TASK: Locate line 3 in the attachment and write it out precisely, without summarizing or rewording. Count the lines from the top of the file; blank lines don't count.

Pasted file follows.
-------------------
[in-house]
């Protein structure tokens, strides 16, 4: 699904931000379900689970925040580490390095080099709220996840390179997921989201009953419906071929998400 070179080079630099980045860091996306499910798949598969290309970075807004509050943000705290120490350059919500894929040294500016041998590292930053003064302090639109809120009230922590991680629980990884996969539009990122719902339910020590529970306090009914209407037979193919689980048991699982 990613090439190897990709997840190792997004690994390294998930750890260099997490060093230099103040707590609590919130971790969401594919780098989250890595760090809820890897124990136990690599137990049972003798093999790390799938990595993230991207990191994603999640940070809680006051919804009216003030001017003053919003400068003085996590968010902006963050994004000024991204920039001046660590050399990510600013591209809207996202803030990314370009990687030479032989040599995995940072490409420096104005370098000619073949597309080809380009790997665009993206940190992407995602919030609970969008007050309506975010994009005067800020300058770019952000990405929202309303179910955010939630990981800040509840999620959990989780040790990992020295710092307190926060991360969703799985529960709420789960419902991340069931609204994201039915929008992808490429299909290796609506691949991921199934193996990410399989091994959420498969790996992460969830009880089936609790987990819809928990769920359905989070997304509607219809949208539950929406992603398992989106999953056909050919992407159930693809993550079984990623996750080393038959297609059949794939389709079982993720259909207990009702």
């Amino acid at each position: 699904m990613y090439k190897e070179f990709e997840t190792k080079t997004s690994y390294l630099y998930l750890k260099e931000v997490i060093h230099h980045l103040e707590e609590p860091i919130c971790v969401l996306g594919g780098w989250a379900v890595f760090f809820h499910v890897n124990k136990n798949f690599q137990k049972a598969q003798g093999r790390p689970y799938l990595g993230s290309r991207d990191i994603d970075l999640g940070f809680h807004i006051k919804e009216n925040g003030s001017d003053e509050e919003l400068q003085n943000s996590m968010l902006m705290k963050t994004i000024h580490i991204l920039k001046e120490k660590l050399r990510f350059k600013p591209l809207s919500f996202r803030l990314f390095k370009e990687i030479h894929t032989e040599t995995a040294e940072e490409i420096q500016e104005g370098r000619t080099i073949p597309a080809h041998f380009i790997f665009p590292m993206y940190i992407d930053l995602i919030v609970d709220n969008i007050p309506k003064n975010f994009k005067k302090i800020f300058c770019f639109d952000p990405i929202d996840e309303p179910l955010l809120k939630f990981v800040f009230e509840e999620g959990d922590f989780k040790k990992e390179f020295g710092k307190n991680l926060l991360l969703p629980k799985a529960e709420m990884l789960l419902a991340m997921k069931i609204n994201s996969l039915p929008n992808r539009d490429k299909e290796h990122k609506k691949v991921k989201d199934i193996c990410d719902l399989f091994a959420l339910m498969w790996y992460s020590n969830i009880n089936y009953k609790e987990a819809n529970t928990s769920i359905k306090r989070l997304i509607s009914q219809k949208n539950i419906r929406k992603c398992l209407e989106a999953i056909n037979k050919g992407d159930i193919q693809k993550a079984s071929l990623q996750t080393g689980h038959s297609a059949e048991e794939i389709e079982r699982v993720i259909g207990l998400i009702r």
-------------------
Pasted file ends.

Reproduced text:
């Amino acid at each position: 699904m990613y090439k190897e070179f990709e997840t190792k080079t997004s690994y390294l630099y998930l750890k260099e931000v997490i060093h230099h980045l103040e707590e609590p860091i919130c971790v969401l996306g594919g780098w989250a379900v890595f760090f809820h499910v890897n124990k136990n798949f690599q137990k049972a598969q003798g093999r790390p689970y799938l990595g993230s290309r991207d990191i994603d970075l999640g940070f809680h807004i006051k919804e009216n925040g003030s001017d003053e509050e919003l400068q003085n943000s996590m968010l902006m705290k963050t994004i000024h580490i991204l920039k001046e120490k660590l050399r990510f350059k600013p591209l809207s919500f996202r803030l990314f390095k370009e990687i030479h894929t032989e040599t995995a040294e940072e490409i420096q500016e104005g370098r000619t080099i073949p597309a080809h041998f380009i790997f665009p590292m993206y940190i992407d930053l995602i919030v609970d709220n969008i007050p309506k003064n975010f994009k005067k302090i800020f300058c770019f639109d952000p990405i929202d996840e309303p179910l955010l809120k939630f990981v800040f009230e509840e999620g959990d922590f989780k040790k990992e390179f020295g710092k307190n991680l926060l991360l969703p629980k799985a529960e709420m990884l789960l419902a991340m997921k069931i609204n994201s996969l039915p929008n992808r539009d490429k299909e290796h990122k609506k691949v991921k989201d199934i193996c990410d719902l399989f091994a959420l339910m498969w790996y992460s020590n969830i009880n089936y009953k609790e987990a819809n529970t928990s769920i359905k306090r989070l997304i509607s009914q219809k949208n539950i419906r929406k992603c398992l209407e989106a999953i056909n037979k050919g992407d159930i193919q693809k993550a079984s071929l990623q996750t080393g689980h038959s297609a059949e048991e794939i389709e079982r699982v993720i259909g207990l998400i009702r």